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Note: as noted by sellibitze I am not up-to-date on rvalues references, therefore the methods I propose contain mistakes, read his anwser to understand which.

I was reading one of Linus' rant yesterday and there is (somewhere) a rant against operator overloading.

The complaint it seems is that if you have an object of type S then:

S a = b + c + d + e;

may involve a lot of temporaries.

In C++03, we have copy elision to prevent this:

S a = ((b + c) + d) + e;

I would hope that the last ... + e is optimized, but I wonder how many temporaries are created with user defined operator+.

Someone in the thread suggested the use of Expression Templates to deal with the issue.

Now, this thread dates back to 2007, but nowadays when we think elimination of temporaries, we think Move.

So I was thinking about the set of overload operators we should write not to eliminate temporaries, but to limit the cost of their construction (stealing resources).

S&& operator+(S&& lhs, S const& rhs) { return lhs += rhs; }
S&& operator+(S const& lhs, S&& rhs) { return rhs += lhs; } // *
S&& operator+(S&& lhs, S&& rhs) { return lhs += rhs; }

Does this set of operator seems sufficient ? Is this generalizable (in your opinion) ?

*: this implementation supposes commutativity, it doesn't work for the infamous string.

share|improve this question
Not stated in the question: if this set is sufficient, it means we have 3 new overload to add per operator... And apart from using Boost.Operator I see no way to generate them automatically. From the top off my head it means 8 operator+ for std::string because of the std::string and char const* mix... –  Matthieu M. Sep 25 '10 at 7:16
uhh that's horrible. And they call it a "solution". Pfft –  Johannes Schaub - litb Sep 25 '10 at 11:49
@litb: I agree with your feeling... especially when I think about -, *, / and all the other similar operators. Numerical classes will have much more reason to inherit from the boost::addable and co I guess. –  Matthieu M. Sep 25 '10 at 12:04

1 Answer 1

up vote 3 down vote accepted

If you're thinking about a custom, move-enabled string class, the proper way to exploit every combination of argument value categories is:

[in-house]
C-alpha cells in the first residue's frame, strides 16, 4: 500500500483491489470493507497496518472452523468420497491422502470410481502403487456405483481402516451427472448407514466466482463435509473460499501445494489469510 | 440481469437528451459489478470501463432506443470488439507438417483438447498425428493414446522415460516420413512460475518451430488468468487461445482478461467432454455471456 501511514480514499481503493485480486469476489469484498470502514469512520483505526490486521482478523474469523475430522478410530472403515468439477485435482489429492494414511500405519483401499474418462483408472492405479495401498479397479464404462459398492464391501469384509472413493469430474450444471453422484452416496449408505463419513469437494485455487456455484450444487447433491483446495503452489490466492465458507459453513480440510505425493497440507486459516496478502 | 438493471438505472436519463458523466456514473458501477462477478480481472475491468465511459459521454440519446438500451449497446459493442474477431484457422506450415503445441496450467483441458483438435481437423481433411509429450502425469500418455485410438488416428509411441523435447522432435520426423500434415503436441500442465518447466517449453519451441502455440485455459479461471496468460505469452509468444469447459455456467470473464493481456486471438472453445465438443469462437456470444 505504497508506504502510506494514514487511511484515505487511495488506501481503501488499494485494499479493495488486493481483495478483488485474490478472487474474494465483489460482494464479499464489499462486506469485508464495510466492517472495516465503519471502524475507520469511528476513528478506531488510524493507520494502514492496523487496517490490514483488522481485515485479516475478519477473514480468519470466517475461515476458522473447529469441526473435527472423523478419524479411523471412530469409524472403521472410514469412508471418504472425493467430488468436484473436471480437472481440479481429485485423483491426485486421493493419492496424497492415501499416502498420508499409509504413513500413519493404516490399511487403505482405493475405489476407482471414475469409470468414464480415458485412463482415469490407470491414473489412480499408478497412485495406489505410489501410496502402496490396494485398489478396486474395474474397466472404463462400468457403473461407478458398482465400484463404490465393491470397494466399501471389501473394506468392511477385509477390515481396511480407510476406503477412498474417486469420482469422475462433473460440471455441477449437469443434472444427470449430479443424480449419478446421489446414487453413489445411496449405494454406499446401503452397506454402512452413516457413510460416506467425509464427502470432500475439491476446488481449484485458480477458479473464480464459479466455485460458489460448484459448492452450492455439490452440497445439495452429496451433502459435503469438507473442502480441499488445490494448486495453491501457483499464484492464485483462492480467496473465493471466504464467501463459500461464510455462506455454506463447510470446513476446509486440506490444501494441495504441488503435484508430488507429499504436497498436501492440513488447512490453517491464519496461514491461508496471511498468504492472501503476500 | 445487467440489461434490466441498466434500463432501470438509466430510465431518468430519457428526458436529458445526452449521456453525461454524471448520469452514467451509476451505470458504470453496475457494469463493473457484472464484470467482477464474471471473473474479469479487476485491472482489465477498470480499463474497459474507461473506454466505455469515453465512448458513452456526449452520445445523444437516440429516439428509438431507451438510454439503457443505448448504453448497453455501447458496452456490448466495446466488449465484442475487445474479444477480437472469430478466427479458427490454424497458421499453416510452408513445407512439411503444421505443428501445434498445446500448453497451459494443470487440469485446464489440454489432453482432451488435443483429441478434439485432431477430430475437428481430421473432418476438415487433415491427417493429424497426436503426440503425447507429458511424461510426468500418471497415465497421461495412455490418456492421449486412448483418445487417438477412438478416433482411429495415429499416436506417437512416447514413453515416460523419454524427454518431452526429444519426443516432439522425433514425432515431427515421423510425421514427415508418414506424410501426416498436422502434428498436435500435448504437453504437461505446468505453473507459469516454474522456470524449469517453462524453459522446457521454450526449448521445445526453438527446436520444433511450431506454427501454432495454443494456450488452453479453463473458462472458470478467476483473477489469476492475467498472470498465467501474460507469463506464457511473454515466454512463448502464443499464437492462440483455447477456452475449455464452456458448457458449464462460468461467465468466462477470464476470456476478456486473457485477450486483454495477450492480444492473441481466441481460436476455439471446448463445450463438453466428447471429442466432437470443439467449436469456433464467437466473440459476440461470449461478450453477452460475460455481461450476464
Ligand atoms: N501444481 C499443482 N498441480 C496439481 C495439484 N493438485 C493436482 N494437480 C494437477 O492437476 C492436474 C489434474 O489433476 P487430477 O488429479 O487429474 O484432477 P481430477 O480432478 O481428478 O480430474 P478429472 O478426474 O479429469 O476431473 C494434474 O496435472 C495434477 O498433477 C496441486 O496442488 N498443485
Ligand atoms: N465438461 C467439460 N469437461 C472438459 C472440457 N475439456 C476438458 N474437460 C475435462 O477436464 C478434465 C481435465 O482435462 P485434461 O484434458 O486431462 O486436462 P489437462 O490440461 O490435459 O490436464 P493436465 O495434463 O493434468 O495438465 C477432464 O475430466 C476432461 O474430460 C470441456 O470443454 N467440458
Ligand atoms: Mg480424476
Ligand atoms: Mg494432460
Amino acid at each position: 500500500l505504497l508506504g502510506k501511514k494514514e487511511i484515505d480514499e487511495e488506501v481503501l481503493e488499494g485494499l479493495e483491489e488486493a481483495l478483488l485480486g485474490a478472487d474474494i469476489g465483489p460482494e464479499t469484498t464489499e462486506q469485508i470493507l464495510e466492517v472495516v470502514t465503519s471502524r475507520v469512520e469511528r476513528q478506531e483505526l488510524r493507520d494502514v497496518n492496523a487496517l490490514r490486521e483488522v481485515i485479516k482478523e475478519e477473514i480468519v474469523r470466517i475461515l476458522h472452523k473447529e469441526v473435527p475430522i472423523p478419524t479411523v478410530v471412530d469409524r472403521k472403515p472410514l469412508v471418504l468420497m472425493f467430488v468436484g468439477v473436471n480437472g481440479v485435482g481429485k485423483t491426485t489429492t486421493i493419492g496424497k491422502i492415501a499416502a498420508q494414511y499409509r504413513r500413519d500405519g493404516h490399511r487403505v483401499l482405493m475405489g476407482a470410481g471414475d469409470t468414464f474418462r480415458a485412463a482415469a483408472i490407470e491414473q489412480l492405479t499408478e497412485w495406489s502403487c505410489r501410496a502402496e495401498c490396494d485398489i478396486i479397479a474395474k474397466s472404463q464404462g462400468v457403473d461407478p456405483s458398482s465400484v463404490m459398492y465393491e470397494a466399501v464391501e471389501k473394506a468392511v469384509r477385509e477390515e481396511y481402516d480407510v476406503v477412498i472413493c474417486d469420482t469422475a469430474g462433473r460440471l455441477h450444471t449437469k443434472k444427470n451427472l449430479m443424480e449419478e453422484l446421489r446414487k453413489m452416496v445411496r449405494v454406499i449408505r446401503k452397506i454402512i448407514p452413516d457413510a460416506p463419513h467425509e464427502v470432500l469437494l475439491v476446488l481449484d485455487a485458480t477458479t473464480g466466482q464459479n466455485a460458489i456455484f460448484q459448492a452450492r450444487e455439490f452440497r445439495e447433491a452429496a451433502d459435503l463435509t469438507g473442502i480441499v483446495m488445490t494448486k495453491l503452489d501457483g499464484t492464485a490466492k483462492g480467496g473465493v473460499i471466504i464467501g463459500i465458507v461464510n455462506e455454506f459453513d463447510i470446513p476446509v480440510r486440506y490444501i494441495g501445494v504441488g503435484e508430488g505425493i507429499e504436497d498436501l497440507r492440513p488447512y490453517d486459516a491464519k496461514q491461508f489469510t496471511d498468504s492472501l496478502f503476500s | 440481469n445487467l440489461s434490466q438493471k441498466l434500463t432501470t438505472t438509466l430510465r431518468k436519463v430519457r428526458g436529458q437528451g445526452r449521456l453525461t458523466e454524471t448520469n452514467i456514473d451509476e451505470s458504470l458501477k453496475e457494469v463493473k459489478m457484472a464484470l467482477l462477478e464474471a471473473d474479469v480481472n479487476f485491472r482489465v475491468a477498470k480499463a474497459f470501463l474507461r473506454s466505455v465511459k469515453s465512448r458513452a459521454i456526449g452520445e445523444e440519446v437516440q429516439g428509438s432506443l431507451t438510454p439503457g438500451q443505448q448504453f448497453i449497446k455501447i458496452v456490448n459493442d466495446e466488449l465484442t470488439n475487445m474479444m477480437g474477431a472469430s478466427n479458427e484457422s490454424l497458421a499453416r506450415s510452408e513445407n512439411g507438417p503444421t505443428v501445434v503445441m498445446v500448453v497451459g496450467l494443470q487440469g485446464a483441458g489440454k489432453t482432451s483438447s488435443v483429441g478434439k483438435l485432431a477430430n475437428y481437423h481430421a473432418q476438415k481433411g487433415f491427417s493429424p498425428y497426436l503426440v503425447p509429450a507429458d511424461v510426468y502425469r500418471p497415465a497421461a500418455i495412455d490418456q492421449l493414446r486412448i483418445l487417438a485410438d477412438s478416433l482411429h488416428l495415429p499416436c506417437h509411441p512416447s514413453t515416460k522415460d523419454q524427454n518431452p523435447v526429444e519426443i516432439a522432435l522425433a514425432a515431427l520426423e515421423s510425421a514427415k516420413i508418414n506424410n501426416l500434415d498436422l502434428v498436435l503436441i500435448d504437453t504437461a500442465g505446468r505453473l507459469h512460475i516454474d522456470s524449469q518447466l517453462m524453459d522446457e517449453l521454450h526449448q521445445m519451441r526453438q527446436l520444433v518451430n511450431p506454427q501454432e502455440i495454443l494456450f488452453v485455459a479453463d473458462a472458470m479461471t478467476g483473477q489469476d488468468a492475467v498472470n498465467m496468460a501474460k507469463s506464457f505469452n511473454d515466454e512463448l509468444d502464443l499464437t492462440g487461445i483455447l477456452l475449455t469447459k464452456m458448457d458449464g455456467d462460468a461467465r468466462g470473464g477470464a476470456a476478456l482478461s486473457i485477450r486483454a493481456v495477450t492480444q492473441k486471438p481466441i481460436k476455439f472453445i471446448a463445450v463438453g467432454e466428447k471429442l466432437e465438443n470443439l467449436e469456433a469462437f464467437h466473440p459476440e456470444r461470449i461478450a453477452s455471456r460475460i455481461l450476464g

S operator+(S const& lhs, S const& rhs);
S operator+(S     && lhs, S const& rhs);
S operator+(S const& lhs, S     && rhs);
S operator+(S     && lhs, S     && rhs);

The functions return a prvalue instead of an xvalue. Returning xvalues is usually a very dangerous thing – std::move and std::forward are the obvious exceptions. If you were to return an rvalue reference you'd break code like:

for (char c : my_string + other_string) {

This loop behaves (according to 6.5.4/1 in N3092) as if the code is:

auto&& range = my_string + other_string;

This in turn results in a dangling reference. The temporary object's life-time is not extended because your operator+ doesn't return a prvalue. Returning the objects by value is perfectly fine. It'll create temporary objects but these objects are rvalues, so we can steal their resources to make it very effective.

Secondly, your code should also not compile for the same reason this won't compile:

int&& foo(int&& x) { return x; }

Inside the function's body x is an lvalue and you can't initialize the "return value" (in this case the rvalue reference) with an lvalue expression. So, you'd need an explicit cast.

Thirdly, you're missing an const&+const& overload. In case both of your arguments are lvalues, the compiler won't find a usable operator+ in your case.

If you don't want so many overloads, you could also write:

S operator+(S value, S const& x)
   value += x;
   return value;

I intentionally didn't write return value+=x; because this operator probably returns an lvalue reference which would have led to copy construction of the return value. With the two lines I wrote the return value will be move constructed from value.

S x = a + b + c + d;

At least this case is very efficient because there is no unnecessary copying involved even if the compiler isn't able to elide the copies – thanks to a move-enabled string class. Actually, with a class like std::string you can exploit its fast swap member function and make it effective in C++03 as well provided you have a reasonably smart compiler (like GCC):

S operator+(S value, S const& x) // pass-by-value to exploit copy elisions
   S result;
   result += x;
   return result; // NRVO applicable

See David Abraham's article Want Speed? Pass by Value. But these simple operators won't be as effective given:

S x = a + (b + (c + d));

Here the left hand side of the operator is always an lvalue. Since operator+ takes its left hand side by value this leads to many copies. The four overloads from above deal perfectly with this example, too.

It's been a while since I read Linus' old rant. If he was complaining about unnecessary copies with respect to std::string, this complaint is no longer valid in C++0x, but it was hardly valid before. You can efficiently concatenate many strings in C++03:

S result = a;
result += b;
result += c;
result += d;

But in C++0x you can also use operator+ and std::move. This will be very efficient, too.

I actually looked at the Git source code and its string management (strbuf.h). It looks well thought through. Except for the detach/attach feature you get the same thing with a move-enabled std::string with the obvious advantage that the resource it automatically managed by the class itself as opposed to the user who needs to remember to call the right functions at the right times (strbuf_init, strbuf_release).

share|improve this answer
Thanks for catching the mistake (returning &&) I haven't got around to play with rvalue references yet so I am not up-to-date there. It nonetheless means 4 overloads to deal properly with this... my... –  Matthieu M. Sep 25 '10 at 11:54

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